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Article by Chadalavada Raghuraman
Category Faculties of Law
                                                (Published in Supreme Court Journal, Hyderabad, 2007, VOL. 3, pages 1-16)
“Is it ever possible for a person who commits murder (or shall we say convicted of murder) to take the property left on Intestacy or under the Will of the person murdered” will be the main focus of this Article.
Brief Introduction of the Main Topic in PART I, The High Court decisions given after the Act came into force in PART II, The Law prior to 1956 in PART III, Re-examination of the Criminal Cases already decided by the Civil Court in Part IV, Introducing independent evidence in proceedings under Sec.25 in Part V and finally the Corresponding State of Law in England in Part VI, respectively, were the main topics of this Article. 
PART I                                            
I would like to start this Article by referring to the provision given in Sec. 25 of The Hindu Succession Act, 1956 (hereinafter referred to as ‘The Act’) and also by referring to the different rulings given by different High Courts.
The full text of Sec.25 is as follows and it can be split in two parts.
Murdered Disqualified
“A person who commits or abets  the commission of the murder  shall be disqualified from inheriting the property of the person murdered or other property in furtherance of the succession to which he or she committed or abetted the commission of the murder”
The first part of the section informs us that a person is disqualified from taking the property left behind by the deceased if such person commits or abets the commission of murder of the deceased from whom he or she would have naturally taken the property if such killing has not taken place.
In other words, a murderer or an abettor of murder is disqualified from taking any property left by his or her victim. Here under the first part, the Disqualification Rule (hereinafter referred to as ‘The Rule’ in this article) is straight and direct.
For example, Mr.X is having an adopted son ‘S’ and naturally born daughter ‘D’. S kills his father. S is disqualified.
Again, ‘X’ is having a son through his first wife.  After the death his first ‘X’ married ‘W’ and a daughter was born to her. ‘Second wife instigates Son to kill his father. He kills him. He is disqualified. She is also disqualified as an abettor.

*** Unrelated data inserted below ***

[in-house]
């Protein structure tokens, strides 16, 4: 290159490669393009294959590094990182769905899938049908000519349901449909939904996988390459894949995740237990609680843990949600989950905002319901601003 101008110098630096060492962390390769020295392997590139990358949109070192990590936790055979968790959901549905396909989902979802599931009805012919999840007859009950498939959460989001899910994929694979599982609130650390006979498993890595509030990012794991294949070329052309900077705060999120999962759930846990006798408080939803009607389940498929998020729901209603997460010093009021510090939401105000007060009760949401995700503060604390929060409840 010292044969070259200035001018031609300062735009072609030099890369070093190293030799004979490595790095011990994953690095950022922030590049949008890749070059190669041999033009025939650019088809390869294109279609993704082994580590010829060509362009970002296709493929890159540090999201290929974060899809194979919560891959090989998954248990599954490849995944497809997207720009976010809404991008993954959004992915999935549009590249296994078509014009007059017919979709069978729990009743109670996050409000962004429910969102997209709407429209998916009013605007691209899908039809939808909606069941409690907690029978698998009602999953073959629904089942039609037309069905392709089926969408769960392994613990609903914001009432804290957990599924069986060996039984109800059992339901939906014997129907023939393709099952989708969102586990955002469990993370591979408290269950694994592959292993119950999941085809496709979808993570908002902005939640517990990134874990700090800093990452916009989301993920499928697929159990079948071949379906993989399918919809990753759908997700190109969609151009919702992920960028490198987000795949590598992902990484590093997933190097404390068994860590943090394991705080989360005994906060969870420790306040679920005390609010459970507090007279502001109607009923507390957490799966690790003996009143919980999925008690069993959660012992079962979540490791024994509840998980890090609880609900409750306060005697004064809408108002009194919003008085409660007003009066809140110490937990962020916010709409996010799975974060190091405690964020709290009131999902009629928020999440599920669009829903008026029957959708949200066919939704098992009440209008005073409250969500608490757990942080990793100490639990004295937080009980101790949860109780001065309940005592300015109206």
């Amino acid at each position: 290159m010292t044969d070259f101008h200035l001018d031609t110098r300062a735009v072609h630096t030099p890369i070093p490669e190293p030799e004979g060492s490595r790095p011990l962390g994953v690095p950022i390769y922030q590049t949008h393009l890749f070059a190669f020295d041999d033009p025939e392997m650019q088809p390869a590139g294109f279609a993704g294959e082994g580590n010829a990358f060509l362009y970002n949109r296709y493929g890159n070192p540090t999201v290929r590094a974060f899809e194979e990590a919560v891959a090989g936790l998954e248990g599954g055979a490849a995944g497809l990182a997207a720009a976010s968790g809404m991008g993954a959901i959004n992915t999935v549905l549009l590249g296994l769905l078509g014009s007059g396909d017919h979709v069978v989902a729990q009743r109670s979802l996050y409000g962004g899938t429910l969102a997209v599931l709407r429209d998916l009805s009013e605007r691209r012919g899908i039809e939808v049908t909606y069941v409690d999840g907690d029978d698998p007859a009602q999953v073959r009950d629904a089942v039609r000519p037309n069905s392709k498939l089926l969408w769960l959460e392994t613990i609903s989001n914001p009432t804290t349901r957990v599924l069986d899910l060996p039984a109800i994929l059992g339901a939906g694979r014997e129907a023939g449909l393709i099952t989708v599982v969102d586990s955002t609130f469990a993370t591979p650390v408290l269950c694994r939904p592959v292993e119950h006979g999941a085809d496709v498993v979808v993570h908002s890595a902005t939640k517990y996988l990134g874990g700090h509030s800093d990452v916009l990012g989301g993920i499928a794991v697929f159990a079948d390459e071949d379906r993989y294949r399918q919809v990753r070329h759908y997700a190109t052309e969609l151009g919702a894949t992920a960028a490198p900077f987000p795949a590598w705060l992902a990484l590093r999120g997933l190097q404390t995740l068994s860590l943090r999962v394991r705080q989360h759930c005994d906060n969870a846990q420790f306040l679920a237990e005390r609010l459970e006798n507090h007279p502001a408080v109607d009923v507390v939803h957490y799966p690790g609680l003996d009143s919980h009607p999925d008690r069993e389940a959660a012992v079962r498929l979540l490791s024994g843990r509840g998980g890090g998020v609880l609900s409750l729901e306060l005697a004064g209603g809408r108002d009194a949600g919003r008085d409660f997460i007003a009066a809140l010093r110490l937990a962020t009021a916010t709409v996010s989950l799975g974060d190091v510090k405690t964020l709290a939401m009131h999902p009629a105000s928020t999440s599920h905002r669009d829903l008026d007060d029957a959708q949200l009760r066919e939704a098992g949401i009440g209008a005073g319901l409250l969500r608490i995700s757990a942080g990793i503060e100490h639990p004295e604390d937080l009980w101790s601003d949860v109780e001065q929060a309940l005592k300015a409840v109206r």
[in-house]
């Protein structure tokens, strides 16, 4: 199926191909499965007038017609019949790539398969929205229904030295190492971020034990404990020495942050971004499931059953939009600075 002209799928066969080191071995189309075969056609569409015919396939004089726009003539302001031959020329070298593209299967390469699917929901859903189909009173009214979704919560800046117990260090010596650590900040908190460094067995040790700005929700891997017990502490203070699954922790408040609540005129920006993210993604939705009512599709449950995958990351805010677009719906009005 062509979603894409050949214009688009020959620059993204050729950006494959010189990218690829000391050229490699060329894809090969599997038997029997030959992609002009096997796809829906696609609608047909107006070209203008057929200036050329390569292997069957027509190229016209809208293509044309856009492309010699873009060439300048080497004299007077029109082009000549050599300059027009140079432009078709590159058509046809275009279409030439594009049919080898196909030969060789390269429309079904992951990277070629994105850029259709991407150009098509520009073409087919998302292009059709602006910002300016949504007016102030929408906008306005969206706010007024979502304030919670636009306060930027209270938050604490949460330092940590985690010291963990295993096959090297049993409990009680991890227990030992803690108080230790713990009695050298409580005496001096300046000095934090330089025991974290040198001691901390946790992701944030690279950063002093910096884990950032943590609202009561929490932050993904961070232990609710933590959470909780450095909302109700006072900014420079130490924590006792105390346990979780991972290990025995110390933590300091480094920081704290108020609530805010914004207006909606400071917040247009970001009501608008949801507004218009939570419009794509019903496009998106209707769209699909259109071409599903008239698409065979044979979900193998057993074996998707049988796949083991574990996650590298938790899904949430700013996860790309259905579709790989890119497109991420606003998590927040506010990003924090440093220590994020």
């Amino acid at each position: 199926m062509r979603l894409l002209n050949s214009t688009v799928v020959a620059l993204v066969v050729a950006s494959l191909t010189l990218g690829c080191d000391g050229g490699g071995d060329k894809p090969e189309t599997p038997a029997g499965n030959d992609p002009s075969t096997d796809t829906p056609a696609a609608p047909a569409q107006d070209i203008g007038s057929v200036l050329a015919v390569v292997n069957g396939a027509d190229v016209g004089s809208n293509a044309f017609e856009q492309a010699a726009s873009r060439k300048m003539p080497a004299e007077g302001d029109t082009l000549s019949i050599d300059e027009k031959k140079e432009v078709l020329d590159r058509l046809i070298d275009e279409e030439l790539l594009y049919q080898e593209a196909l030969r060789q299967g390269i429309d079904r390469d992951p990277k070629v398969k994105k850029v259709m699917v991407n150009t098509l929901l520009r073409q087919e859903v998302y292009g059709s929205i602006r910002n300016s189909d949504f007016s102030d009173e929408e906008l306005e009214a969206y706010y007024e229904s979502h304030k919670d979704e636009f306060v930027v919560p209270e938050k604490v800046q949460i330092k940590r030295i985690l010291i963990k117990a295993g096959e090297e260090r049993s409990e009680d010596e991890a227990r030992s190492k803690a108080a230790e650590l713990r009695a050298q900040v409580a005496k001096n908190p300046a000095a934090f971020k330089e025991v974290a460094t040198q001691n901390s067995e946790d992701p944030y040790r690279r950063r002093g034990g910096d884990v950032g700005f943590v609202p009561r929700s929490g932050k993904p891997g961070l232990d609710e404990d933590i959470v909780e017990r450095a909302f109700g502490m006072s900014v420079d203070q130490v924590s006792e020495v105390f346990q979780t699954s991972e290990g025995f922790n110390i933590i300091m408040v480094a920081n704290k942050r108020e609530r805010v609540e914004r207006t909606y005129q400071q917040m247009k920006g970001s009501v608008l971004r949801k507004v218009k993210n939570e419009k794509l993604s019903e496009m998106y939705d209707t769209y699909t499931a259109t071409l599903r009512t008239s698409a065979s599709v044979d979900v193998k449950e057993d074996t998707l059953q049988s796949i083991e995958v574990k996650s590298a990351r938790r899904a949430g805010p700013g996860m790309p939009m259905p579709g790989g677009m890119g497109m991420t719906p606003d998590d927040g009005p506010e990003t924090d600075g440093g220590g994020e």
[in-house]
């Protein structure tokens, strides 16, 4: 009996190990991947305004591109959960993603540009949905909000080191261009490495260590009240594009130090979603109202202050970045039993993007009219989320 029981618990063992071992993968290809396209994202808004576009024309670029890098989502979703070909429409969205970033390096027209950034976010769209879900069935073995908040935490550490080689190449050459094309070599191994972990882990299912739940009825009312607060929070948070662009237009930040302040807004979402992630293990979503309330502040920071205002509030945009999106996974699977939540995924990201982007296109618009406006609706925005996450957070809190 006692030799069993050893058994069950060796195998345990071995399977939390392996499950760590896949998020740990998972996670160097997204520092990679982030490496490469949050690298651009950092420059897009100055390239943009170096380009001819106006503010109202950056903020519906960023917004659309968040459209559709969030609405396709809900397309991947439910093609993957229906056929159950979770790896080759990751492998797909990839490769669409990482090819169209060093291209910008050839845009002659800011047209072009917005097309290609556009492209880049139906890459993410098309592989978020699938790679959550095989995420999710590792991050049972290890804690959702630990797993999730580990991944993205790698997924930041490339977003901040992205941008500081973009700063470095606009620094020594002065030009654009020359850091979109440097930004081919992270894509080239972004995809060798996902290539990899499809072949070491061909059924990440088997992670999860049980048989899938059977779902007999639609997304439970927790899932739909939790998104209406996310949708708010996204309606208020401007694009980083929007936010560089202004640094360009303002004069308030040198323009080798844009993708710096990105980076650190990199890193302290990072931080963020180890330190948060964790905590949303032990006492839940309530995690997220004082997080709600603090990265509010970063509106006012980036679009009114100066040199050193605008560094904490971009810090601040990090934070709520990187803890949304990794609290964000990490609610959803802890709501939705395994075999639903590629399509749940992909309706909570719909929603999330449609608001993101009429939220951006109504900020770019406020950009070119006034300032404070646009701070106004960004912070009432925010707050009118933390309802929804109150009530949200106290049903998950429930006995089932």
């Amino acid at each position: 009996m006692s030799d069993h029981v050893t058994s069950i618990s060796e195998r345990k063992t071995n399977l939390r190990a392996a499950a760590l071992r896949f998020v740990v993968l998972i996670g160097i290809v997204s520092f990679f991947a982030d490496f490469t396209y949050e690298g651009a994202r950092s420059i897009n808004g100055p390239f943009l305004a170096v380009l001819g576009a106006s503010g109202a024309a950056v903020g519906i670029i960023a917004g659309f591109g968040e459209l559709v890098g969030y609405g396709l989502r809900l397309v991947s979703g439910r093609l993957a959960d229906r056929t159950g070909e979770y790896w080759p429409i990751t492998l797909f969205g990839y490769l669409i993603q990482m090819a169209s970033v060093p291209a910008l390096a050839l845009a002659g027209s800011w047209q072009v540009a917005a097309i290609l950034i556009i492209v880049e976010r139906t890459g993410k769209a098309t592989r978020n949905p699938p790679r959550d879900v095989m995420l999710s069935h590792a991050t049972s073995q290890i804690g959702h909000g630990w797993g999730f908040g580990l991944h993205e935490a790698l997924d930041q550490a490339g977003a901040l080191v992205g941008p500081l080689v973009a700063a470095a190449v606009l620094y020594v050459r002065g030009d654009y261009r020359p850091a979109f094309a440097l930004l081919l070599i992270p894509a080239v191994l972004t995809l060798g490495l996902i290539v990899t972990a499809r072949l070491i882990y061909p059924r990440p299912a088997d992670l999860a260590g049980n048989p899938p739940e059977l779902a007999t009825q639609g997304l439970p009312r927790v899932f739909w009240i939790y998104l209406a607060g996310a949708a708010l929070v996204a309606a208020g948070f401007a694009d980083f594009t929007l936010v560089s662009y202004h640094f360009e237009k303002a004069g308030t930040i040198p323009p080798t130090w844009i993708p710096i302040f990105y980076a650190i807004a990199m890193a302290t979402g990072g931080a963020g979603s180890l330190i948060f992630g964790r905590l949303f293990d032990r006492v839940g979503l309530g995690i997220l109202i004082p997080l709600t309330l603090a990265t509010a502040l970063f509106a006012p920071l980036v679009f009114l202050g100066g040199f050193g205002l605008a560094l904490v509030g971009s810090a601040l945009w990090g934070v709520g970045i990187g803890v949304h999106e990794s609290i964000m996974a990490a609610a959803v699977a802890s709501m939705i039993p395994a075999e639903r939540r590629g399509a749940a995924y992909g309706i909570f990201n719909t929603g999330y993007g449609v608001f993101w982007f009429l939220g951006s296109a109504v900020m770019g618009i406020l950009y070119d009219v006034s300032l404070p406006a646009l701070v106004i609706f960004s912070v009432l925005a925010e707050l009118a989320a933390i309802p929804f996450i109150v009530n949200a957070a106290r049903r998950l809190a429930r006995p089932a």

Coming to the second part, a murderer or an abettor of murder is disqualified from taking any other property when the killing has been carried out in furtherance of succession to the property. Here the disqualification is not direct and the emphasis is laid on the words “or other property in furtherance of the succession  to which he or she committed or abetted the commission of murder”
For example, ‘X’ is expected to die within a year as he was suffering with serious illness. He has a minor daughter ‘D’ and a brother ‘B’. ‘B’ kills the girl. Since this killing was carried out to accelerate the process of succession to take the property of ‘X’, ‘B’ may be disqualified though he has not killed his brother.
In yet another example, Mr. X is having an adopted son ‘S’, a naturally born daughter ‘D’ and his brother B. B instigates S to kill his father. S kills his father and is disqualified. Unfortunately D also died in accident after one year. As against B, the rule of disqualification may become problematic if B has no intention to accelerate the process of succession but had great animosity towards his brother X for not adopting his son P in preference to S and so he has encouraged S to kill his father. There is reliable evidence that before, during and after adoption there was confrontation between X and B and the relatives and friends have pacified them.
Will this evidence make any difference to the rule of disqualification? No doubt B is responsible for the death of X at the hands of his son. No doubt the son is disqualified under first part. The disqualification of B is highly debatable as the most important requirement that the abetment to murder was carried out by B in furtherance of succession is totally missing.    
Therefore, the crux of the problem revolves round the words “commits or abets the commission of murder” found in the section. When can a person be declared to have committed the murder is the most important point.  It can surely be said that on conviction for murder, he or she can be declared to come within the Disqualification Rule, provided, as declared in the Section, the killing is carried out in furtherance of succession.
When the criminal act of the heir happens, not to be murder or at least, the abetment to murder, an inquiry to find out whether such act was carried out to accelerate the process of succession is a futile exercise.
After The Act was brought into force in 1956, beginning with the year 1956, in 1962 , 1970, 1972, 1973, 1977, 1980, 1982 and 2001, the different High Courts had opportunity to give their rulings on this section.         
In the very first Appeal  decided in 1956, the facts were that Ram Harak Singh, the last male holder of the property, was killed by his two cousins Sri Ram Anand Singh and Ram Narain Singh who were convicted for Culpable Homicide not Amounting to Murder under Sec. 304 of The Code, 1860 for killing Ram Harak Singh. Thereafter, his widow was in possession of the property till her death and thereafter the two cousins got it.